The rifle range was a turning point. My lackadaisical demeanor grated on my DI’s and as promised, if I wasn’t motivated they’d make sure I’d at least be strong. It didn’t help that I was from NY, lots of “you think your tough? You think your bad?” Those comments often emphasized with a finger pointed a half inch from my eyeball. They thought that for a guy with my test scores I was showing little in terms of leadership, and boy did they let me know it. The rifle range was the last big test. They knew that if my focus failed me there I’d be recycled and they’d never have to see my “NY face” again, but I ended up shooting high expert on my first qualifying round. I was in, there was no doubt. Even my hard to impress Drill Instructors liked the competition points I racked up hitting 9 out of 10 man-size targets dead center from 500 meters. I loved the smell of the gunpowder and the jolt of the m-16’s recoil. I was a damned good shot.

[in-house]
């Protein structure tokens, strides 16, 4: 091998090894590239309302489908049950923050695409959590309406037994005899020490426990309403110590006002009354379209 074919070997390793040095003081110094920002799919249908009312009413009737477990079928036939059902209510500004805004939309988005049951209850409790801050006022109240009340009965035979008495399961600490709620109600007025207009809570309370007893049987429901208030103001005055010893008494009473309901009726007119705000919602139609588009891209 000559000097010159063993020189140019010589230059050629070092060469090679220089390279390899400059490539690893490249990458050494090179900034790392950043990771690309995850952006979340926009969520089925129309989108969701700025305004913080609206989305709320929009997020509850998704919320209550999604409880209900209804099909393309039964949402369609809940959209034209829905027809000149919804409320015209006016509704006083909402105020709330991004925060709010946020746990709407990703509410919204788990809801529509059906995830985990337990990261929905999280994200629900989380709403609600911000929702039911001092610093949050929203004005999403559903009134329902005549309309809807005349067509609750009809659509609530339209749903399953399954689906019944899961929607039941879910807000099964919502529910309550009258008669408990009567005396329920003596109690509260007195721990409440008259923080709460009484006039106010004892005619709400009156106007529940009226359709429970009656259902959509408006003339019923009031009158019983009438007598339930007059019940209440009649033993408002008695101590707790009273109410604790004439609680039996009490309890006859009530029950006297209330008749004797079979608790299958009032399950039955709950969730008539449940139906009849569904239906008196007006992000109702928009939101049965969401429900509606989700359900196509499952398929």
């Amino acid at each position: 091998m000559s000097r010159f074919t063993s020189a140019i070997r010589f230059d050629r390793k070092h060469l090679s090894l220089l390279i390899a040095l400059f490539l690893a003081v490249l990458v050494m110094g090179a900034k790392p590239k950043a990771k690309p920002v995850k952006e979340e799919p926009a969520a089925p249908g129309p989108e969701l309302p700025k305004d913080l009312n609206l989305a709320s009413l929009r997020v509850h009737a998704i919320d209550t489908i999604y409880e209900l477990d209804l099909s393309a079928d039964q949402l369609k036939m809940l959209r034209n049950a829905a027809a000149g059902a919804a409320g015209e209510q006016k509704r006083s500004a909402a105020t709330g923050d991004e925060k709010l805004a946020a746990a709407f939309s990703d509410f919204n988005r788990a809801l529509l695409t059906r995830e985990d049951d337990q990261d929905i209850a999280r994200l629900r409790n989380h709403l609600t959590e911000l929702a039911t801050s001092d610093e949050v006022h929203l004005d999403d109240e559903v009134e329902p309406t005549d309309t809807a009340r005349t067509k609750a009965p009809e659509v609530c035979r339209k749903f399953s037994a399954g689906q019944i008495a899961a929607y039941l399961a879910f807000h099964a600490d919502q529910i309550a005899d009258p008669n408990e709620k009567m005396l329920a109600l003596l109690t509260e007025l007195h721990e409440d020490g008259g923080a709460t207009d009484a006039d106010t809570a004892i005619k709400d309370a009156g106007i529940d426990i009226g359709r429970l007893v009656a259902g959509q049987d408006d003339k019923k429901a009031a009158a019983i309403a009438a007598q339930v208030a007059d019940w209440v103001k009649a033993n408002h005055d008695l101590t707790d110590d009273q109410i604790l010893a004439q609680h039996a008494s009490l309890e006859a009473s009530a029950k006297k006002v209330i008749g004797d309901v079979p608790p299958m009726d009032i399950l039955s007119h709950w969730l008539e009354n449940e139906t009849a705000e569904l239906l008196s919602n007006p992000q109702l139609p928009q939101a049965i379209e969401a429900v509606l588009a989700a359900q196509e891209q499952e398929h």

After the rifle range I skated through the next few weeks even serving as squad leader on occasion. Then, during mail-call one evening as I was polishing something or other I heard my name and it didn’t sound good.
I was called into the Lead Drill Instructor’s office. The only times a recruit was allowed into the Drill Instructor’s office was if they were being recycled to a platoon at an earlier phase in training or if something dreadful had happened back home.